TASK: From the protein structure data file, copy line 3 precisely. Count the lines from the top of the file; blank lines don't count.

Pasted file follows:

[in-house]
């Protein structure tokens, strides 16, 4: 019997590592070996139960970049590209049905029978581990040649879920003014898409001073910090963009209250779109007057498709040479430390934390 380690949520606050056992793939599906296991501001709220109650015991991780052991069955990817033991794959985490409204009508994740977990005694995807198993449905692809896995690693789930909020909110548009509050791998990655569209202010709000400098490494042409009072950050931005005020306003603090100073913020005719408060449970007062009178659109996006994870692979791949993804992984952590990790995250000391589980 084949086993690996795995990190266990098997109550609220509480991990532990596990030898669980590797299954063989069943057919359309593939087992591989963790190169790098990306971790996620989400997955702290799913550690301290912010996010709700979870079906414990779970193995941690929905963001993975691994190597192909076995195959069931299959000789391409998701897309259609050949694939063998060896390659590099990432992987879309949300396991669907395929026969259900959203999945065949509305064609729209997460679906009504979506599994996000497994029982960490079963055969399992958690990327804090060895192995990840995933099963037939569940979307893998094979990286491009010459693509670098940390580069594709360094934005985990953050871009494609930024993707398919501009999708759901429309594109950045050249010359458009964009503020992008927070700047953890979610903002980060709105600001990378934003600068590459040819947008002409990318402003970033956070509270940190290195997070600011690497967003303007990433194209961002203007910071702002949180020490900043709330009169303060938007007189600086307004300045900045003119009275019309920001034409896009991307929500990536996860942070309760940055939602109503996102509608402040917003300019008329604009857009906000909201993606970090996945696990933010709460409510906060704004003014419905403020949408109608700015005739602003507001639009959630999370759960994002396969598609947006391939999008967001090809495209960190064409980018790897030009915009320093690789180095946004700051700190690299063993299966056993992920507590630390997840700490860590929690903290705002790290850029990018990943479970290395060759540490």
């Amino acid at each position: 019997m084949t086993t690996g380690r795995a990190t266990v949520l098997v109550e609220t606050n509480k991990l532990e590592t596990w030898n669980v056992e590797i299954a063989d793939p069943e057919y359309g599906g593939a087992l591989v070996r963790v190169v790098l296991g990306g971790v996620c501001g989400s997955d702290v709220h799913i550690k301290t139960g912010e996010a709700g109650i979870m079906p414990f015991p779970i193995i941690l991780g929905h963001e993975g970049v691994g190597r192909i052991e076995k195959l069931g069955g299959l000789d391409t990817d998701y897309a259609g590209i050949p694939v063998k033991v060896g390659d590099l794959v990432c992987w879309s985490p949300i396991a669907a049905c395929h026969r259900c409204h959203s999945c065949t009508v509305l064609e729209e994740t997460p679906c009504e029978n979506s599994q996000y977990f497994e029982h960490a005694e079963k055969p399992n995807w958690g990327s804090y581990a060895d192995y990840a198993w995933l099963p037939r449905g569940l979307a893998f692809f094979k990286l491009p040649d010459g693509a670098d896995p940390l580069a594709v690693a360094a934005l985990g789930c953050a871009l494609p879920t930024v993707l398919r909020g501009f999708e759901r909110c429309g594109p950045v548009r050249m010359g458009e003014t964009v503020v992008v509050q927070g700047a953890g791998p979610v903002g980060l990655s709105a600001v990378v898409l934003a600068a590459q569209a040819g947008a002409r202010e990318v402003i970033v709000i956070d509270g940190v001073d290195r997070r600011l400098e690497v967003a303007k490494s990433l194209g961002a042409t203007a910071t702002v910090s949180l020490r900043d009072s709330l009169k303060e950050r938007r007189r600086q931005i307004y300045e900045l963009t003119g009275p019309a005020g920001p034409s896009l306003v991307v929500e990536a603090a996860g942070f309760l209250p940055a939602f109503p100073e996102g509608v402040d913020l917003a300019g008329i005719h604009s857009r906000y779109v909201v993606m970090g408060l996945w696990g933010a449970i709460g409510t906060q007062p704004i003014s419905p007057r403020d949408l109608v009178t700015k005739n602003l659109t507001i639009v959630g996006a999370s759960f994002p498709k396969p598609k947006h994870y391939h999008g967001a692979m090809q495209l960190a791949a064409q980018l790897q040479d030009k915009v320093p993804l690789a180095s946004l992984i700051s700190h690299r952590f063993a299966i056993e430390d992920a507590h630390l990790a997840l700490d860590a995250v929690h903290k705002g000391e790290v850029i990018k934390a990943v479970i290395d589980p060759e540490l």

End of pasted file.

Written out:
């Amino acid at each position: 019997m084949t086993t690996g380690r795995a990190t266990v949520l098997v109550e609220t606050n509480k991990l532990e590592t596990w030898n669980v056992e590797i299954a063989d793939p069943e057919y359309g599906g593939a087992l591989v070996r963790v190169v790098l296991g990306g971790v996620c501001g989400s997955d702290v709220h799913i550690k301290t139960g912010e996010a709700g109650i979870m079906p414990f015991p779970i193995i941690l991780g929905h963001e993975g970049v691994g190597r192909i052991e076995k195959l069931g069955g299959l000789d391409t990817d998701y897309a259609g590209i050949p694939v063998k033991v060896g390659d590099l794959v990432c992987w879309s985490p949300i396991a669907a049905c395929h026969r259900c409204h959203s999945c065949t009508v509305l064609e729209e994740t997460p679906c009504e029978n979506s599994q996000y977990f497994e029982h960490a005694e079963k055969p399992n995807w958690g990327s804090y581990a060895d192995y990840a198993w995933l099963p037939r449905g569940l979307a893998f692809f094979k990286l491009p040649d010459g693509a670098d896995p940390l580069a594709v690693a360094a934005l985990g789930c953050a871009l494609p879920t930024v993707l398919r909020g501009f999708e759901r909110c429309g594109p950045v548009r050249m010359g458009e003014t964009v503020v992008v509050q927070g700047a953890g791998p979610v903002g980060l990655s709105a600001v990378v898409l934003a600068a590459q569209a040819g947008a002409r202010e990318v402003i970033v709000i956070d509270g940190v001073d290195r997070r600011l400098e690497v967003a303007k490494s990433l194209g961002a042409t203007a910071t702002v910090s949180l020490r900043d009072s709330l009169k303060e950050r938007r007189r600086q931005i307004y300045e900045l963009t003119g009275p019309a005020g920001p034409s896009l306003v991307v929500e990536a603090a996860g942070f309760l209250p940055a939602f109503p100073e996102g509608v402040d913020l917003a300019g008329i005719h604009s857009r906000y779109v909201v993606m970090g408060l996945w696990g933010a449970i709460g409510t906060q007062p704004i003014s419905p007057r403020d949408l109608v009178t700015k005739n602003l659109t507001i639009v959630g996006a999370s759960f994002p498709k396969p598609k947006h994870y391939h999008g967001a692979m090809q495209l960190a791949a064409q980018l790897q040479d030009k915009v320093p993804l690789a180095s946004l992984i700051s700190h690299r952590f063993a299966i056993e430390d992920a507590h630390l990790a997840l700490d860590a995250v929690h903290k705002g000391e790290v850029i990018k934390a990943v479970i290395d589980p060759e540490l």